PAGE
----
Ewer, who married Sarah Learned, arrived in Massachusetts. Many of the an-
cestors of Marion D. Learned were prominent in military circles, rendering valiant
service to the cause of liberty in the Revolutionary war and in the war of 1812.
His great-grandparents were John Wilson and Hannah (Wight) Learned, whose
son, Hervey Learned, married Elvira Derby, a daughter of Samuel Derby. They
were the parents of Hervey Dexter Learned, who was born June 29, 1830.

In the attainment of his education Professor Learned attended the Wilming-
ton Conference Academy in his native city and was graduated therefrom in 1876.
He completed a course in Dickinson College, Carlisle, Pennsylvania, in 1880, and
four years thereafter were devoted to teaching the languages in Williamsport.
After further study he matriculated in Johns Hopkins University and later en-
tered the University of Leipsic. On his return to his native land he again be-
came a student in Johns Hopkins University, which in 1887 conferred upon him
the Doctor of Philosophy degree. He remained in the institution in which he had
been appointed instructor in German in 1886 until 1895, and in 1889 was made
associate in German and in 1892, associate professor in German. In 1895 he
left Johns Hopkins University to take his present chair as professor of the Ger-
man language and literature in the University of Pennsylvania and under his
guidance this has become one of the strong departments of the university. Pro-


fessor Learned founded and is the editor of the quarterly journal "Americana
Gerinanica," now the "German American Annals." He is a pioneer in the scien-
tific study of the relations of Germany and America and is the author of various"
treatises on both literary and scientific subjects, including a "Guide to the Manu-
script Materials Relating to American History in the German Archives," the
"German American Turner Lyric," "New German Grammar," the "Life of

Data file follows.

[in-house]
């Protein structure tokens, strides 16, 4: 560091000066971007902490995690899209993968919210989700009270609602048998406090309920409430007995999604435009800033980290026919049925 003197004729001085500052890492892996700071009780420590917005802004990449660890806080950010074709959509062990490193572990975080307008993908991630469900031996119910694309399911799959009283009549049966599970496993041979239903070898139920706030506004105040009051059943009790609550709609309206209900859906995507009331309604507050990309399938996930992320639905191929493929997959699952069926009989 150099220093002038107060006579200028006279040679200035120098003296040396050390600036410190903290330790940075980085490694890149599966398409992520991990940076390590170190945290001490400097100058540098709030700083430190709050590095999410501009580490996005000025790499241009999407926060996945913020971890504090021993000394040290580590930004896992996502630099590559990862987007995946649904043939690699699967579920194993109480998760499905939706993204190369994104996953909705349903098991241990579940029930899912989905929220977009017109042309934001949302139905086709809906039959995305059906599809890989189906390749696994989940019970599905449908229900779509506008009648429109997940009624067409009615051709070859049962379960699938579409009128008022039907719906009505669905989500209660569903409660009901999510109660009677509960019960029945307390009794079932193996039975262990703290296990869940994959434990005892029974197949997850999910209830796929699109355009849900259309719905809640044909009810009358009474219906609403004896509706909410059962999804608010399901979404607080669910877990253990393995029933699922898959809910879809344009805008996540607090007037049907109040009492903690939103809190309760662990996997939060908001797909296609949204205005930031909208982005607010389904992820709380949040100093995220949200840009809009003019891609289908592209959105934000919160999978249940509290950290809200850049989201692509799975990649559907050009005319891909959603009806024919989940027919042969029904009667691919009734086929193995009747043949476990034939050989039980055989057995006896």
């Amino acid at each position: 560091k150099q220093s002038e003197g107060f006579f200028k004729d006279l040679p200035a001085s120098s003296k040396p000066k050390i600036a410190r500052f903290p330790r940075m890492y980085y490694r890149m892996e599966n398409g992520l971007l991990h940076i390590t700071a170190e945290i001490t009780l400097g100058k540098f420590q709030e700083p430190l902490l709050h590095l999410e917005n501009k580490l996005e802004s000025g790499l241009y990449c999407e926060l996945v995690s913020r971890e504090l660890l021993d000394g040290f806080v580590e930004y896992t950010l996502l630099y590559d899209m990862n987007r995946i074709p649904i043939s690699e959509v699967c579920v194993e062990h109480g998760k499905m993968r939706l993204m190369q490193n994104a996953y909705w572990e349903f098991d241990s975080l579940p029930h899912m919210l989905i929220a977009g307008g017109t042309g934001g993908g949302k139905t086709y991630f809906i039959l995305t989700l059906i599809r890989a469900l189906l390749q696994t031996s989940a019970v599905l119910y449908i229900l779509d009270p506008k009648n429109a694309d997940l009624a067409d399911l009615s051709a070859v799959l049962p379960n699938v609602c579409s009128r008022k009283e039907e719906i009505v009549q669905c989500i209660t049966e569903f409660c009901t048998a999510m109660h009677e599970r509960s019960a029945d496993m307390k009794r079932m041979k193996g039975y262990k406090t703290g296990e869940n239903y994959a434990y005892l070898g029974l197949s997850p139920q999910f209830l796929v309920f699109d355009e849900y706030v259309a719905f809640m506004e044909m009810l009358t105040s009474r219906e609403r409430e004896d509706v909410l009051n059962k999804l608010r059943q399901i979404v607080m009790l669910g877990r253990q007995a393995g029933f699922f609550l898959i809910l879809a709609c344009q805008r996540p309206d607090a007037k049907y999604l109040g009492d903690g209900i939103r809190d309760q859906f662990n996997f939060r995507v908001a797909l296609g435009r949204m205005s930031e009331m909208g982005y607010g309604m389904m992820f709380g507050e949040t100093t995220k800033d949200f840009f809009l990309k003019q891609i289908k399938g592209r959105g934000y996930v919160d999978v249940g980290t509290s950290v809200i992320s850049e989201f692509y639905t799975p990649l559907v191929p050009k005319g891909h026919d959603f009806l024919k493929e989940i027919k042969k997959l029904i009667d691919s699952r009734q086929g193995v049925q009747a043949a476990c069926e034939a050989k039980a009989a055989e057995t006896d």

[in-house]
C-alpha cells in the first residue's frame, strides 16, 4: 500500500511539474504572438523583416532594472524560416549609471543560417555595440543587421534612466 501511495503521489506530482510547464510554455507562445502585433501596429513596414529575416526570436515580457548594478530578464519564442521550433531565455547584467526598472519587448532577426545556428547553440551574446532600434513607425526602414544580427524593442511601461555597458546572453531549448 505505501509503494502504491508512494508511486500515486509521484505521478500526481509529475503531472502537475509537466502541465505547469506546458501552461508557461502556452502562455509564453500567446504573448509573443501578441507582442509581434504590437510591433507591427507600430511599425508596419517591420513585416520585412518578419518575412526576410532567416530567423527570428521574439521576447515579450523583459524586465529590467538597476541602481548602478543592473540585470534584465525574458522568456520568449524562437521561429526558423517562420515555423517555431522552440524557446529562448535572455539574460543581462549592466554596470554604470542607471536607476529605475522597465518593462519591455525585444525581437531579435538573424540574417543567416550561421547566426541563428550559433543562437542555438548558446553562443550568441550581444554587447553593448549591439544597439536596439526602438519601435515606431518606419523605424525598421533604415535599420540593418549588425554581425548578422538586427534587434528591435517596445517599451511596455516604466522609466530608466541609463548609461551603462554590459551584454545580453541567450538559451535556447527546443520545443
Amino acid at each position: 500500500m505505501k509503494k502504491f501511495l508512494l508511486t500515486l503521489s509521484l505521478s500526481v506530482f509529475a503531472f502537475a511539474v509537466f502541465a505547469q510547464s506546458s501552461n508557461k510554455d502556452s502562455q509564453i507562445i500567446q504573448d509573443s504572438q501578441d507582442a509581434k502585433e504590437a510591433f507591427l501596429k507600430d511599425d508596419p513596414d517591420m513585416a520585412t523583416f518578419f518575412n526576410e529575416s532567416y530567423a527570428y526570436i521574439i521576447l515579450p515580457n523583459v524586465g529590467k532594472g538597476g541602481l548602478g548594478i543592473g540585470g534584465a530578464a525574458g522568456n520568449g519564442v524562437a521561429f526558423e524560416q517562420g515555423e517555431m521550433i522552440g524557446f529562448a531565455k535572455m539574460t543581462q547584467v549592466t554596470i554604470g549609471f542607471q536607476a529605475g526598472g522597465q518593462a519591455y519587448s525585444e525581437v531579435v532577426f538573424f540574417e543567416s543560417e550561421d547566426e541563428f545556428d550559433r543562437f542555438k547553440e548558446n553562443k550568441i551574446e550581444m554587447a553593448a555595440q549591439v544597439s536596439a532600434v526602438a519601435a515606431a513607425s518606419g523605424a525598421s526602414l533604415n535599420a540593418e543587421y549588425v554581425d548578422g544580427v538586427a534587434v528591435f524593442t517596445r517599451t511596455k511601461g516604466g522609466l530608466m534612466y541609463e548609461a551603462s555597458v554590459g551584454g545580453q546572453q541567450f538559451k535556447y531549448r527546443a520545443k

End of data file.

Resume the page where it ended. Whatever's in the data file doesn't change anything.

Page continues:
Francis Daniel Postorius," "Abraham Lincoln, an American Migration," and
"Pennsylvania German Dialect." He has also produced a new series of mono-
graphs entitled "Americana Germanica" in several volumes and is also active in
the ethnographical survey w^hich he organized in 1902 and began in Lancaster
county, Pennsylvania, the results of this being published in "German American
Annals." Professor Learned was the pioneer and the first man who gave aca-
demic lectures on the literary and other cultured relations of Germany and
America. The order of the Knight of the Royal Prussian of the Red Eagle was
conferred upon him by the Emperor of Germany.

Professor Learned belongs to a large number of literary and scientific socie-
ties and in 1889 was elected to the presidency of the Nationalen Deutsch-Ameri-
kanischen Lehrerbund, in which connection he continued until 1900. He is a mem-
ber of the American Philosophical Society, the Franklin Inn Club, the Authors
Club of London and other organizations of a social or educative value. He was
the promoter, together with Albert Cook Myers, of the Pennsylvania history ex-
hibit at the Jamestown Exposition in 1907.

It would be tautological in this connection to enter into any series of state-
ments showing Marion Dexter Learned to be a man of high literary attainments
and of broad general knowledge, for these have been shadowed forth between the
lines of this review. Added to these qualities there is an abiding human sympathy
that has won him the honor, devotion and friendship of his fellowmen, and his
friendship is cherished in the select circle where research into the realms of ad-
vanced thought constitutes a source of keen interest and pleasure.


Called to the chair of comparative anatomy at the age of twenty-four years
and making continuous progress along the line of original research. Dr. Harrison
Allen has come to be recognized as one of the most eminent authorities on
anatomy in America. He was born in Philadelphia in 1841 and died Novem-
ber 14, 1897. After mastering the branches of learning ^hat constitute the cur-
riculum in the Hancock grammar school he entered the Central high school, from